FILE – Fathers who lost their children to spousal abduction to Japan hold photos of their children during a news conference on Capitol Hill in Washington, May 5, 2010 In 2013, Japan’s parliament approved joining the 1980 Hague Convention on international child abduction, a global child custody treaty, amid foreign concerns that Japanese mothers can take children away from foreign fathers without recourse.
CAPITOL HILL —
Fighting back tears before a Senate panel, American physician Chris Brann on Tuesday recounted the abduction of his son, Nicholas, who was taken to Brazil in 2012.
“This is best described as a living death,” Brann said in a halting, emotion-laden voice. “He [Nicholas] was 3 years old when he was unilaterally ripped out of my life, moved to a country he had never lived in, to a language he didn’t speak, to a culture he didn’t understand.”
Brann added, “I’ve never been allowed to be there for his birthday, to be there for Christmas. You can’t know what that feels like until you’ve been in that situation. As a father, there are times I feel like a failure because I wasn’t able to protect my boy.”
Hundreds of cases yearly
Nicholas was taken by his Brazilian-born mother, Brann’s ex-wife. The case is not unique. Hundreds of international child abductions by parents are reported in the United States each year.
According to State Department officials, the return rate hovers at about 45 percent. U.S. lawmakers of both parties say America can and must do a better job recovering its youngest citizens and preventing such abductions in the first place.
“There’s more Congress and the executive branch can do to end the kidnapping of these children,” Senate Judiciary Committee Chairman Chuck Grassley, an Iowa Republican, said.
The United States is one of 82 signatories to the 1980 Hague Convention to combat international child abduction, which commits nations to expeditiously return minors illegally taken abroad by a parent.
U.S. law also speaks to the issue. The 1993 International Parental Kidnapping Crime Act established federal penalties for a parent who removes a child from the United States in violation of another parent’s custodial rights.
The 2014 International Child Abduction Prevention and Return Act gives the State Department wide latitude to punish nations that fail to cooperate in resolving overseas abduction cases involving American children, from public condemnations to suspending U.S. developmental and security assistance to canceling state visits.
Testifying before the Judiciary Committee, Assistant Secretary of State for Consular Affairs Carl Risch admitted the department has used the 2014 law’s provisions sparingly, issuing diplomatic protests rather than imposing stronger measures on nations that do not assist in the return of abducted U.S. children.
“Continued diplomatic engagement is our best tool to promote long-term institutional changes in foreign governments,” Risch said.
‘We’re so sorry’
Brann disagreed, noting that nothing the State Department has done so far has convinced Brazil’s judiciary to reunite him with his son. Brann compared the State Department’s reluctance to sternly punish uncooperative countries to a doctor who refuses to use the strongest medical tools to treat an illness.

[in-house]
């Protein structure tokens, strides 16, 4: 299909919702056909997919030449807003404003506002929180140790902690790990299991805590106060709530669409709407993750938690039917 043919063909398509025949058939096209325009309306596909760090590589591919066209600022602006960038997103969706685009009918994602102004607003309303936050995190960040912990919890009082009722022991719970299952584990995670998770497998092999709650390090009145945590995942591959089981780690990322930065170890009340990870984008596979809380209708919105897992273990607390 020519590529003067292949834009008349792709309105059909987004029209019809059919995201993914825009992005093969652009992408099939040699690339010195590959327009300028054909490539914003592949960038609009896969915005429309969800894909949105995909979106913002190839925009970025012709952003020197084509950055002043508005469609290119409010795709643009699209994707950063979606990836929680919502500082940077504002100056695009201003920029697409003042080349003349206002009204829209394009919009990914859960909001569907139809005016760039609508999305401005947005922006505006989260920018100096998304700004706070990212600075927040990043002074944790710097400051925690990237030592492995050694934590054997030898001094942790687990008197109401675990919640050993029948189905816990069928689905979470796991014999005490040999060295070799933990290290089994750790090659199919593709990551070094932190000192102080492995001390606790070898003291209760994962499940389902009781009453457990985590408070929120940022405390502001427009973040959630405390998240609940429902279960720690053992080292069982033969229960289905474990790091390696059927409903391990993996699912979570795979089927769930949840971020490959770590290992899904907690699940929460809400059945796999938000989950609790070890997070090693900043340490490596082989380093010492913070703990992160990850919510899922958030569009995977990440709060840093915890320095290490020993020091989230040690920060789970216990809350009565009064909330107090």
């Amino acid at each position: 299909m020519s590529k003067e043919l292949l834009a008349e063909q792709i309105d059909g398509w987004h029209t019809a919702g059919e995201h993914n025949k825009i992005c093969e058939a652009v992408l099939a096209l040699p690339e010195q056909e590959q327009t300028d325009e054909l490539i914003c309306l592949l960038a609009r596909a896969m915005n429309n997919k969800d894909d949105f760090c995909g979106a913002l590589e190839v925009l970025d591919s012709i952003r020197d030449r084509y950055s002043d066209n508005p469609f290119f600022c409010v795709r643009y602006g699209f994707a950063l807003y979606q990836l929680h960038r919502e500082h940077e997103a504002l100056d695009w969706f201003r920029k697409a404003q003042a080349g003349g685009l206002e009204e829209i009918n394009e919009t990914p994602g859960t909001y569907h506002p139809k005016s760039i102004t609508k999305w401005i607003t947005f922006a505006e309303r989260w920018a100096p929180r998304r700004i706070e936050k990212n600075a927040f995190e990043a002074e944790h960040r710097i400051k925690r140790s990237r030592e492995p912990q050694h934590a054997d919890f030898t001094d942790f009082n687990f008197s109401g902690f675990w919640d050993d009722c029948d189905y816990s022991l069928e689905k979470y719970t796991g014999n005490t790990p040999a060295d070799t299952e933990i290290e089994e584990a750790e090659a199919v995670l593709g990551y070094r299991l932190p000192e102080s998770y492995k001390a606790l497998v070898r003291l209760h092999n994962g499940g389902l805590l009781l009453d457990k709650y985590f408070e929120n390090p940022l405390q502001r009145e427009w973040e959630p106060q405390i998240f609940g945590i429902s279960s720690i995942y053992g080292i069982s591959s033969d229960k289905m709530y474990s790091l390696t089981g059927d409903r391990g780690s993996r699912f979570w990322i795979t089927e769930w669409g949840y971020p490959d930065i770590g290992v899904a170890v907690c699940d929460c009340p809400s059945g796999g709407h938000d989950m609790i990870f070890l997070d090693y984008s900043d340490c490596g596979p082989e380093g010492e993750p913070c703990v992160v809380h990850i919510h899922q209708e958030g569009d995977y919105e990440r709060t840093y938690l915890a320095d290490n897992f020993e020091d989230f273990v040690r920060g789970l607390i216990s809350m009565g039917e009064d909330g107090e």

“When the State Department says we are going to continue to engage diplomatically, what they are saying is that they are just going to pat me on the shoulder and say, ‘We’re so sorry that has happened,’ ” he said.
Another witness testified to the power of heightened pressure on foreign countries. In 2011, Kentucky resident Noelle Hunter’s ex-husband took their 5-year-old daughter, Muna, to Mali. The Senate’s Republican leader, Mitch McConnell, spearheaded a sustained effort by Kentucky’s congressional delegation to compel Malian officials to return Muna. The campaign succeeded and Hunter brought her daughter back to America in 2014.
“If every member of Congress with kidnapped constituents would begin to regularly inquire of federal agencies and the [foreign] nations in which they are held, these children are going to come home,” Hunter said.
A numbers problem
The committee’s top Democrat, Dianne Feinstein, applauded the concept of increased activism by lawmakers, but noted that her state, California, has hundreds of parents with a child missing abroad and only two senators representing all of them.
“How do you do 300 cases [in California] like your state was able to do for you?” Feinstein asked, adding that an intervention by members of Congress is “possible to do, but it’s not possible to do it every day of the year.”
Rather, Feinstein said, the solution is to “increase the clout of the State Department and others to move more personally on this [issue].”
Federal officials stressed that preventing abduction is the best outcome, adding that a program is in place to mobilize U.S. Customs and Border Protection agents when a child at risk of international abduction is identified.
“We can enter lookouts in our system if there are any attempts to travel [depart the United States],” said Don Conroy, who directs the agency’s National Targeting Center. “Returning the child is sometimes very complex. Prevention is a key piece of this.”
Lawmakers of both parties stressed they want to see more done.
“I’ve seen the extremes we go to to recover people who have been held hostage and the like, but we’re not doing that for children,” New Jersey Democratic Senator Cory Booker said.
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